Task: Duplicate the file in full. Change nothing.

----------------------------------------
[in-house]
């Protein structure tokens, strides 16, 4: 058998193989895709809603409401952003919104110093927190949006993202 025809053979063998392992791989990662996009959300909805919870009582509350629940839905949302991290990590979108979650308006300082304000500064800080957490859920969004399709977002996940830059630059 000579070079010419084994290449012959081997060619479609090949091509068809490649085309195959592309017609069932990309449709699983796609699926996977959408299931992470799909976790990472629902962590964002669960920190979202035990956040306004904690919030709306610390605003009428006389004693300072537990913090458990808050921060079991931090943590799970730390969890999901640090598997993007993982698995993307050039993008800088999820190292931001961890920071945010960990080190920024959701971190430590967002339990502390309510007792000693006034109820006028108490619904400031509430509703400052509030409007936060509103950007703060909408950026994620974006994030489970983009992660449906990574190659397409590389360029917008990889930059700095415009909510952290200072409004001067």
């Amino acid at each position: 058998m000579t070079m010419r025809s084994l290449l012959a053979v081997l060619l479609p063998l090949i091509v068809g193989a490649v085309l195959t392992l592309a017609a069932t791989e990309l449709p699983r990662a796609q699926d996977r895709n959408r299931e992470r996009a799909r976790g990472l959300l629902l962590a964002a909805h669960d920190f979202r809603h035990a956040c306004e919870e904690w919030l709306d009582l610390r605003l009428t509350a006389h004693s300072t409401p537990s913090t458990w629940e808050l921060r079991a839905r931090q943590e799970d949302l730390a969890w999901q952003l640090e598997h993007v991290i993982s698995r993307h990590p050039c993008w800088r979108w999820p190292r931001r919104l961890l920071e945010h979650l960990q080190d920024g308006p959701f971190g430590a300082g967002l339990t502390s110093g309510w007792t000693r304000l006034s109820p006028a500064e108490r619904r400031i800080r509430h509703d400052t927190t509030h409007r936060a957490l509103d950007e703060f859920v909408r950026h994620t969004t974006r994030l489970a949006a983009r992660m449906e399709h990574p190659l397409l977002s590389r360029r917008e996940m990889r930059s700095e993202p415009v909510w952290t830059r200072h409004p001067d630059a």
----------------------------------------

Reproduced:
[in-house]
């Protein structure tokens, strides 16, 4: 058998193989895709809603409401952003919104110093927190949006993202 025809053979063998392992791989990662996009959300909805919870009582509350629940839905949302991290990590979108979650308006300082304000500064800080957490859920969004399709977002996940830059630059 000579070079010419084994290449012959081997060619479609090949091509068809490649085309195959592309017609069932990309449709699983796609699926996977959408299931992470799909976790990472629902962590964002669960920190979202035990956040306004904690919030709306610390605003009428006389004693300072537990913090458990808050921060079991931090943590799970730390969890999901640090598997993007993982698995993307050039993008800088999820190292931001961890920071945010960990080190920024959701971190430590967002339990502390309510007792000693006034109820006028108490619904400031509430509703400052509030409007936060509103950007703060909408950026994620974006994030489970983009992660449906990574190659397409590389360029917008990889930059700095415009909510952290200072409004001067």
């Amino acid at each position: 058998m000579t070079m010419r025809s084994l290449l012959a053979v081997l060619l479609p063998l090949i091509v068809g193989a490649v085309l195959t392992l592309a017609a069932t791989e990309l449709p699983r990662a796609q699926d996977r895709n959408r299931e992470r996009a799909r976790g990472l959300l629902l962590a964002a909805h669960d920190f979202r809603h035990a956040c306004e919870e904690w919030l709306d009582l610390r605003l009428t509350a006389h004693s300072t409401p537990s913090t458990w629940e808050l921060r079991a839905r931090q943590e799970d949302l730390a969890w999901q952003l640090e598997h993007v991290i993982s698995r993307h990590p050039c993008w800088r979108w999820p190292r931001r919104l961890l920071e945010h979650l960990q080190d920024g308006p959701f971190g430590a300082g967002l339990t502390s110093g309510w007792t000693r304000l006034s109820p006028a500064e108490r619904r400031i800080r509430h509703d400052t927190t509030h409007r936060a957490l509103d950007e703060f859920v909408r950026h994620t969004t974006r994030l489970a949006a983009r992660m449906e399709h990574p190659l397409l977002s590389r360029r917008e996940m990889r930059s700095e993202p415009v909510w952290t830059r200072h409004p001067d630059a």